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I am trying to solve an exercise about building an atlas for the projective space. For completeness, we work with the projective space as:

$\mathbb{RP}^n=\{L\subset\mathbb{R}^{n+1}|L\text{ 1-dimensional subspace of } \mathbb{R}^{n+1}\}$

We endorse $\mathbb{RP}^n$ with the topology induced by the distance:

$d(L,L')\colon = \text{inf}||x-x'||$, where $x\in L\cap S^n$, $x'\in L'\cap S^n$.

I.e., the distance is computed at the intersection between the lines in the projective space and the unit sphere $S^n$.

Now let's define our atlas on $\mathbb{RP}^n$. Let $L\in\mathbb{RP}^n$ and let $H\subset\mathbb{R}^{n+1}$ be a 1-codimensional linear subspace (hyperplane) such that $L\cap H = \{0\}$ (hence $\mathbb{R}^{n+1}=L\oplus H$). Let the open sets be:

$$U_{L,H}\colon =\{\Lambda\in\mathbb{RP}^n|\Lambda\cap H = \{0\}\}$$

And the coordinate maps:

\begin{align} \varphi_{L,H}\colon U_{L,H}&\longrightarrow \text{Hom}(L,H)\cong \mathbb{R}^{n}\\ \Lambda &\longmapsto \psi\colon L \rightarrow H \end{align} with $\psi$ defined by the condition that $\Lambda=\{(l,\psi(l))|l\in L\}$, i.e. $\Lambda$ being the graph of $\psi$.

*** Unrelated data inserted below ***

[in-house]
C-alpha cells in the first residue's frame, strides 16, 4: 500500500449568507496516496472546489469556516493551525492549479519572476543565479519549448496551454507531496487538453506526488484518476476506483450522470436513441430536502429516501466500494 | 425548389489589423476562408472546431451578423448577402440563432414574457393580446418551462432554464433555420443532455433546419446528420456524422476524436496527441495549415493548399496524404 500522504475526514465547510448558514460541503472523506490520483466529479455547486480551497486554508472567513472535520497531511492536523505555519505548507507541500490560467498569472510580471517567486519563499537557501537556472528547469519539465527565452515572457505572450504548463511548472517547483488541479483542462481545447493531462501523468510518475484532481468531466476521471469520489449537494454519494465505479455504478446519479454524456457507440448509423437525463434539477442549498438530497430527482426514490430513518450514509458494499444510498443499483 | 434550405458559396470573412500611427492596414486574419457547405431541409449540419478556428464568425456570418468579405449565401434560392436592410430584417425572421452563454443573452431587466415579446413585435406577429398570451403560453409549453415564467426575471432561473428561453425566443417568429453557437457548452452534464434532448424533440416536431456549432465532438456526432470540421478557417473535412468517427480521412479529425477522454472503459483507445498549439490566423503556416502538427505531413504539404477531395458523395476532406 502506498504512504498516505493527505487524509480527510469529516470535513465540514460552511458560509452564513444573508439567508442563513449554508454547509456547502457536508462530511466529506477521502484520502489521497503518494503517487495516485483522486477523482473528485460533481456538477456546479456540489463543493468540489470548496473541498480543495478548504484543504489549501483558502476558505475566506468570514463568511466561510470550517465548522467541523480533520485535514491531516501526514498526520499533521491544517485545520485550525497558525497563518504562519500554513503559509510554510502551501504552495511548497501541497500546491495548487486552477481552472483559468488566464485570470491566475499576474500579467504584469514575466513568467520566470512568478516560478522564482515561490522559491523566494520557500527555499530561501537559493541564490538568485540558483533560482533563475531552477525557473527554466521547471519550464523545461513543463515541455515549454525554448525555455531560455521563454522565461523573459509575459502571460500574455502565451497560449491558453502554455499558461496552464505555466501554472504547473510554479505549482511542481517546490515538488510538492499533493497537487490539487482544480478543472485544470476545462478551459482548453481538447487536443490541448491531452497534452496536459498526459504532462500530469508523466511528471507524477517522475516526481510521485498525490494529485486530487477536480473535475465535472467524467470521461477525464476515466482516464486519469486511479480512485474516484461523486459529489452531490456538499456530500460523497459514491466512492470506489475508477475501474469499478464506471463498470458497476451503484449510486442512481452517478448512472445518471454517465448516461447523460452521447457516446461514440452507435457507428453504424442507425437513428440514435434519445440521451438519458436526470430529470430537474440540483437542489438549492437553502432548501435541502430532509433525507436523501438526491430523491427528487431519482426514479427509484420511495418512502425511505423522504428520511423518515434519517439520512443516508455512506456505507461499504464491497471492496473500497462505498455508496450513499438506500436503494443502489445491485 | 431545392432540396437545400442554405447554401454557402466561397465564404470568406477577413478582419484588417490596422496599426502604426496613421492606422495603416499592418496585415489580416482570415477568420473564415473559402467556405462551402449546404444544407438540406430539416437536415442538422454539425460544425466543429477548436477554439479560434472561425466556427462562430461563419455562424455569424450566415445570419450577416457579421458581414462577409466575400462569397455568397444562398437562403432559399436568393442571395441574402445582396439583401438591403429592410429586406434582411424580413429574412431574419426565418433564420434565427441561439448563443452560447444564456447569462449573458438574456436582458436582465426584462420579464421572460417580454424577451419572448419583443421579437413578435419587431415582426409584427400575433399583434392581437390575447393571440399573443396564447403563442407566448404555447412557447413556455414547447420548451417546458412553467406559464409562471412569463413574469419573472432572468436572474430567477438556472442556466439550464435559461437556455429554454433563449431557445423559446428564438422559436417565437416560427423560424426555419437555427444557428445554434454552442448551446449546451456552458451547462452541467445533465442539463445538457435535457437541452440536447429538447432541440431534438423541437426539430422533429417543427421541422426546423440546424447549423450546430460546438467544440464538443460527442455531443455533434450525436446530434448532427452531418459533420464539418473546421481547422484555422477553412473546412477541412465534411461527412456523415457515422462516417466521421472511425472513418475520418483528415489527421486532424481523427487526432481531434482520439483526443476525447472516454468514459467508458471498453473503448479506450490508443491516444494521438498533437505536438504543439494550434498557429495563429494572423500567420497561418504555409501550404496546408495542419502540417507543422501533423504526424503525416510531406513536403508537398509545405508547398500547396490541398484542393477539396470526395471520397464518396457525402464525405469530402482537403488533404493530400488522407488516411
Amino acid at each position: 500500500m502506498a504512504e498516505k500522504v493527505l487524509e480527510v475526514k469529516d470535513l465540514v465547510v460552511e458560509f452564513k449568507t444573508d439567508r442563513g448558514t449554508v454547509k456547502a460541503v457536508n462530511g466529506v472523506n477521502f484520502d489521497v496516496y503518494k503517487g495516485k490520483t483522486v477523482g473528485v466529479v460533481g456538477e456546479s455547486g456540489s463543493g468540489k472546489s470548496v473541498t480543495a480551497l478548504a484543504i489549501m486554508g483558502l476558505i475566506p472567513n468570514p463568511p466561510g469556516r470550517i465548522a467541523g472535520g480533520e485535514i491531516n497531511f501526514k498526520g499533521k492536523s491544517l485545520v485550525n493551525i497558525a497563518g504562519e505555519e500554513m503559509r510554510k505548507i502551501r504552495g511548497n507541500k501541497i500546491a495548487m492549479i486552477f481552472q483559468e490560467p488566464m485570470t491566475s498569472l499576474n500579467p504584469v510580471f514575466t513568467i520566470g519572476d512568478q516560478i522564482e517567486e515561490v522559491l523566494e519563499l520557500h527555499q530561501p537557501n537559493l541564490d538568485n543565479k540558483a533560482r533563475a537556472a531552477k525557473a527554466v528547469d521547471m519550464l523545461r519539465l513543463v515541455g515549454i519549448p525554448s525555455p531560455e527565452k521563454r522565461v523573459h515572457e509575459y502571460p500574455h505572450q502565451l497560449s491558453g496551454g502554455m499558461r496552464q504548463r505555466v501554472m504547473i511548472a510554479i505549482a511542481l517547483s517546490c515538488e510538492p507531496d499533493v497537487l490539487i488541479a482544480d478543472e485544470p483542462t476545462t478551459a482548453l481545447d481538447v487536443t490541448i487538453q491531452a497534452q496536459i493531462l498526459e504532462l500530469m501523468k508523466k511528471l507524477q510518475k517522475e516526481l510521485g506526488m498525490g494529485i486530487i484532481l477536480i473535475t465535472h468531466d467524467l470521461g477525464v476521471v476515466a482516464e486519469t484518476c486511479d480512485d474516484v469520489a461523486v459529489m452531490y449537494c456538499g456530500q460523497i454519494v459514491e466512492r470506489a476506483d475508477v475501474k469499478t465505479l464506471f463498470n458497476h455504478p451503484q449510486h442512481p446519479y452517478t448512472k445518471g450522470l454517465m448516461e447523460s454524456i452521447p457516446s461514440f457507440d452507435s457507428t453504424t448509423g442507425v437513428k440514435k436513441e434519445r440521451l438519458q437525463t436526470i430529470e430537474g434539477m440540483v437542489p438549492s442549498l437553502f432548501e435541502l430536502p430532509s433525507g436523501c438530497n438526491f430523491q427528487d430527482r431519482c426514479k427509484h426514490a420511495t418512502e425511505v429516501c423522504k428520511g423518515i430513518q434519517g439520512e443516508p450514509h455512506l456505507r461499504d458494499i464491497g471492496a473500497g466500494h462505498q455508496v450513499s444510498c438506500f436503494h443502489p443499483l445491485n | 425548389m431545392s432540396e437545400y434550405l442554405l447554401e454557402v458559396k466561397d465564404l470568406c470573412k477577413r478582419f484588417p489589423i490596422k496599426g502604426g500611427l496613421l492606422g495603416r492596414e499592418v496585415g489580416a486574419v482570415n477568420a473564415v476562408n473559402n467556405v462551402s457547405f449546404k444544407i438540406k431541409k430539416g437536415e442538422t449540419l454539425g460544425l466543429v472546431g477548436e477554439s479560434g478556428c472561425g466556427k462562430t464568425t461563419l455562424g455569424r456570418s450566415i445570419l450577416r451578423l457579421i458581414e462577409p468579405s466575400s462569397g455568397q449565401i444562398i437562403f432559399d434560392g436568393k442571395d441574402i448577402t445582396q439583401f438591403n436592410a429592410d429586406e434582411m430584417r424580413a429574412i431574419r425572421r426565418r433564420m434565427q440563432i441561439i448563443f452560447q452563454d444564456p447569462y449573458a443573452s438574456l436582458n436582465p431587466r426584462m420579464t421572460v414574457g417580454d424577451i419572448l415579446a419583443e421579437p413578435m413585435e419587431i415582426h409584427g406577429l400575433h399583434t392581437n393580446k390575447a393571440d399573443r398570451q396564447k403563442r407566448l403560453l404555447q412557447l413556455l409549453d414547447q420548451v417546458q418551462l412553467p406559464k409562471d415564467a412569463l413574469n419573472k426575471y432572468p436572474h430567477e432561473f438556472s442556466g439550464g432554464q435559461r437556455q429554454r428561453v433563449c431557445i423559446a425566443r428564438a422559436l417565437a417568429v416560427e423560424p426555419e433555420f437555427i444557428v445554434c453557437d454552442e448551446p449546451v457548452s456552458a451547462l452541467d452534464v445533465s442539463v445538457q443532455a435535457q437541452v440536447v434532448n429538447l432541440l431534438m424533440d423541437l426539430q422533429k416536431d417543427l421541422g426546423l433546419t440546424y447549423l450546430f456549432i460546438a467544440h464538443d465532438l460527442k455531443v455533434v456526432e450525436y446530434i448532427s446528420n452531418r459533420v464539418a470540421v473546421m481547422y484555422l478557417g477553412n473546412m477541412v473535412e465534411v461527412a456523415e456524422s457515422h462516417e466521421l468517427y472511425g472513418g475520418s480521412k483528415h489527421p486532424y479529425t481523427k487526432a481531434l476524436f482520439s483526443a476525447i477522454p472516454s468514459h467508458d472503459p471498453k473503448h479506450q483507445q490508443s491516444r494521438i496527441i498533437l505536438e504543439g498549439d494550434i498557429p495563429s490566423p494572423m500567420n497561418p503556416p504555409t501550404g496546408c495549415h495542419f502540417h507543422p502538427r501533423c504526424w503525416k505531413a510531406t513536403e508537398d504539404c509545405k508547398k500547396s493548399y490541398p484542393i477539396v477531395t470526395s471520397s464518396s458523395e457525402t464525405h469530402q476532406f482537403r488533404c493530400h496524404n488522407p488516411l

I have to prove that

1) $U_{L,H}$ are open sets.

2) $(U_{L,H},\varphi_{L,H})$ is a chart.

3) $\{(U_{L,H},\varphi_{L,H})\}_{L,H}$ is an atlas on $\mathbb{RP}^n$.

So far, I think I have managed only 1).

How can I prove 2) and 3)? I am currently stuck on showing that $\varphi_{L,H}$ is a homeomorphism, i.e., continuous with continuous inverse.

Thanks a lot for your help.

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  • $\begingroup$ How is the topology on $\mathbb{RP}^n$ introduced? Via your metric $d$? $\endgroup$
    – Paul Frost
    Oct 7, 2019 at 13:47
  • $\begingroup$ Do you know that all norms on finite-dimensional real vector spaces are equivalent? $\endgroup$
    – Paul Frost
    Oct 7, 2019 at 14:06
  • $\begingroup$ @PaulFrost Yes, exactly. Maybe I was a bit misleading leaving it for the end. I can edit it if you think it's needed. $\endgroup$
    – Txordi
    Oct 7, 2019 at 16:43
  • $\begingroup$ @PaulFrost Yes, I know. But does it solve something? $\endgroup$
    – Txordi
    Oct 7, 2019 at 16:44
  • $\begingroup$ @PaulFrost I edited to introduce the distance at the beggining. $\endgroup$
    – Txordi
    Oct 7, 2019 at 18:05

1 Answer 1